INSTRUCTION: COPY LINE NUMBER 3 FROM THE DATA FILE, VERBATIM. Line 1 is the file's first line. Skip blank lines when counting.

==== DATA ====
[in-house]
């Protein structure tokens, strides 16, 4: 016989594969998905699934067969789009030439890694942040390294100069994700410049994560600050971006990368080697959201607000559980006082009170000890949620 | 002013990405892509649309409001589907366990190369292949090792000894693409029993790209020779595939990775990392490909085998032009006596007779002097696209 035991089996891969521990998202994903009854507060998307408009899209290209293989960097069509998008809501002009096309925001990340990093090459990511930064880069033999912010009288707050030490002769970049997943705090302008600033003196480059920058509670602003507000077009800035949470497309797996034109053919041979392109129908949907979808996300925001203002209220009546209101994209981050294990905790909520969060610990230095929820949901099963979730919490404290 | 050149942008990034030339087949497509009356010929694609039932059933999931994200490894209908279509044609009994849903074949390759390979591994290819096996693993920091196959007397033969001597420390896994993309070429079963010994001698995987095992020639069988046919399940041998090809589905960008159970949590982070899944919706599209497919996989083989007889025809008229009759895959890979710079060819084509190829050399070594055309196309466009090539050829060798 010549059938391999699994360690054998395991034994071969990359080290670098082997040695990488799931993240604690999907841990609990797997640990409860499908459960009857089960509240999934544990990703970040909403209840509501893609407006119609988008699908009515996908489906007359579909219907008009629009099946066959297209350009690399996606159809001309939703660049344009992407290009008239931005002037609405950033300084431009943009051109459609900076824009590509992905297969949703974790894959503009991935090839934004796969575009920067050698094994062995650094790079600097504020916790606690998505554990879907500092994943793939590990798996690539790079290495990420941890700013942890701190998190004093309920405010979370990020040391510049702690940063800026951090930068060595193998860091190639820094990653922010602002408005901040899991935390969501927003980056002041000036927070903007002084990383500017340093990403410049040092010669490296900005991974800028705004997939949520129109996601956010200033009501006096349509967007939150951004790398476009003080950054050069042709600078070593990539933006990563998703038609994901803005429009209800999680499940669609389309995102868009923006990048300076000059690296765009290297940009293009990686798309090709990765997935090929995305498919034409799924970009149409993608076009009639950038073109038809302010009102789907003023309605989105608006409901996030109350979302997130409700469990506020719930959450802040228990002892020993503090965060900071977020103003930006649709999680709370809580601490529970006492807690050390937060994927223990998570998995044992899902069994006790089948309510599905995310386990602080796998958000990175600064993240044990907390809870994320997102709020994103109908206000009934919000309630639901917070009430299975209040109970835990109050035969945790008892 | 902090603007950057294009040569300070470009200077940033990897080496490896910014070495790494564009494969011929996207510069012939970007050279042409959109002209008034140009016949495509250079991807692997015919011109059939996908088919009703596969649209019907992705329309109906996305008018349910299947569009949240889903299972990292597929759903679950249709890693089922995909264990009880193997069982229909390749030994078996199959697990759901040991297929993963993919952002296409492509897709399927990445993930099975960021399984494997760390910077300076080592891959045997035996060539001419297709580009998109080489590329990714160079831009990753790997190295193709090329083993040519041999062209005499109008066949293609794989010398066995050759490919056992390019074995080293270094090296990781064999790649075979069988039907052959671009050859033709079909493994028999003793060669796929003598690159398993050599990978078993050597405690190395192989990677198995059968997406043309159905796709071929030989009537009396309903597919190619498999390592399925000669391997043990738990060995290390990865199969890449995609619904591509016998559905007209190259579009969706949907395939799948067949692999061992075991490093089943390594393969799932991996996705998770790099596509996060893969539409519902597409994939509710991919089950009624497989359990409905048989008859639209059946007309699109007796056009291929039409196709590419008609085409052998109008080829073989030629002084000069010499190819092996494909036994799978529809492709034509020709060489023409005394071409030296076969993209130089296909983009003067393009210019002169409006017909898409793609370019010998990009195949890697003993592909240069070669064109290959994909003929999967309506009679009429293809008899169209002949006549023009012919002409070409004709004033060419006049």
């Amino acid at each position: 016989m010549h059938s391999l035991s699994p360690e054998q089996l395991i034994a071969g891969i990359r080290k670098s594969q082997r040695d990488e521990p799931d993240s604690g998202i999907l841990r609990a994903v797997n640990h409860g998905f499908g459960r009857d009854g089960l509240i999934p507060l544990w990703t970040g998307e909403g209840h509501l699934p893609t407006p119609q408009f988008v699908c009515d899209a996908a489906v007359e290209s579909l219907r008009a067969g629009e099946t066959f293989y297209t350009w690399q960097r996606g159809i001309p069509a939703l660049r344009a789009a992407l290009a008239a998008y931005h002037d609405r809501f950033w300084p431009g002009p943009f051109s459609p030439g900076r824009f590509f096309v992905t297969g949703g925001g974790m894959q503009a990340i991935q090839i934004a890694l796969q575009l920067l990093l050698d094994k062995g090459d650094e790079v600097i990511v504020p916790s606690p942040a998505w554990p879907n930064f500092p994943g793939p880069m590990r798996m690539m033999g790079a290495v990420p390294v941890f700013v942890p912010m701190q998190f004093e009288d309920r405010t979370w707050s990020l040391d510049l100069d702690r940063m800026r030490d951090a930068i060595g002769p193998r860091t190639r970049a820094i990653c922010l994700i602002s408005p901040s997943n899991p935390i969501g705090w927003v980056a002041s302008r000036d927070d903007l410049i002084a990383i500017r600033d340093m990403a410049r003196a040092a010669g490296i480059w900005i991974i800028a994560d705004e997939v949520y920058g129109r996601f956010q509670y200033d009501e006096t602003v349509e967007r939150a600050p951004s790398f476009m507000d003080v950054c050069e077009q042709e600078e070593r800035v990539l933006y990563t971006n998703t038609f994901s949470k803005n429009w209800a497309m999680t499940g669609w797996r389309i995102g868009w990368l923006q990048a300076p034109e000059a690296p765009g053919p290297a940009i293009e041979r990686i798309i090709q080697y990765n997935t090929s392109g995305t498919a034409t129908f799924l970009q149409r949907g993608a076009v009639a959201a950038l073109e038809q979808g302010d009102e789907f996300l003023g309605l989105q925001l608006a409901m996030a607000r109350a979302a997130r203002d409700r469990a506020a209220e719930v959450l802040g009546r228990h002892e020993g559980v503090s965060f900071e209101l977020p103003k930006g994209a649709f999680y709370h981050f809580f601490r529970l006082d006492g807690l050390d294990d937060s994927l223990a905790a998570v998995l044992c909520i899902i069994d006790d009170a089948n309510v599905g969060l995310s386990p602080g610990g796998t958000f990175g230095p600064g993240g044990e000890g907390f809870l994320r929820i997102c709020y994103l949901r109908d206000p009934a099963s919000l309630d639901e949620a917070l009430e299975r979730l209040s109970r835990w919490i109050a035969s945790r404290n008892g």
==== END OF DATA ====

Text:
């Amino acid at each position: 016989m010549h059938s391999l035991s699994p360690e054998q089996l395991i034994a071969g891969i990359r080290k670098s594969q082997r040695d990488e521990p799931d993240s604690g998202i999907l841990r609990a994903v797997n640990h409860g998905f499908g459960r009857d009854g089960l509240i999934p507060l544990w990703t970040g998307e909403g209840h509501l699934p893609t407006p119609q408009f988008v699908c009515d899209a996908a489906v007359e290209s579909l219907r008009a067969g629009e099946t066959f293989y297209t350009w690399q960097r996606g159809i001309p069509a939703l660049r344009a789009a992407l290009a008239a998008y931005h002037d609405r809501f950033w300084p431009g002009p943009f051109s459609p030439g900076r824009f590509f096309v992905t297969g949703g925001g974790m894959q503009a990340i991935q090839i934004a890694l796969q575009l920067l990093l050698d094994k062995g090459d650094e790079v600097i990511v504020p916790s606690p942040a998505w554990p879907n930064f500092p994943g793939p880069m590990r798996m690539m033999g790079a290495v990420p390294v941890f700013v942890p912010m701190q998190f004093e009288d309920r405010t979370w707050s990020l040391d510049l100069d702690r940063m800026r030490d951090a930068i060595g002769p193998r860091t190639r970049a820094i990653c922010l994700i602002s408005p901040s997943n899991p935390i969501g705090w927003v980056a002041s302008r000036d927070d903007l410049i002084a990383i500017r600033d340093m990403a410049r003196a040092a010669g490296i480059w900005i991974i800028a994560d705004e997939v949520y920058g129109r996601f956010q509670y200033d009501e006096t602003v349509e967007r939150a600050p951004s790398f476009m507000d003080v950054c050069e077009q042709e600078e070593r800035v990539l933006y990563t971006n998703t038609f994901s949470k803005n429009w209800a497309m999680t499940g669609w797996r389309i995102g868009w990368l923006q990048a300076p034109e000059a690296p765009g053919p290297a940009i293009e041979r990686i798309i090709q080697y990765n997935t090929s392109g995305t498919a034409t129908f799924l970009q149409r949907g993608a076009v009639a959201a950038l073109e038809q979808g302010d009102e789907f996300l003023g309605l989105q925001l608006a409901m996030a607000r109350a979302a997130r203002d409700r469990a506020a209220e719930v959450l802040g009546r228990h002892e020993g559980v503090s965060f900071e209101l977020p103003k930006g994209a649709f999680y709370h981050f809580f601490r529970l006082d006492g807690l050390d294990d937060s994927l223990a905790a998570v998995l044992c909520i899902i069994d006790d009170a089948n309510v599905g969060l995310s386990p602080g610990g796998t958000f990175g230095p600064g993240g044990e000890g907390f809870l994320r929820i997102c709020y994103l949901r109908d206000p009934a099963s919000l309630d639901e949620a917070l009430e299975r979730l209040s109970r835990w919490i109050a035969s945790r404290n008892g």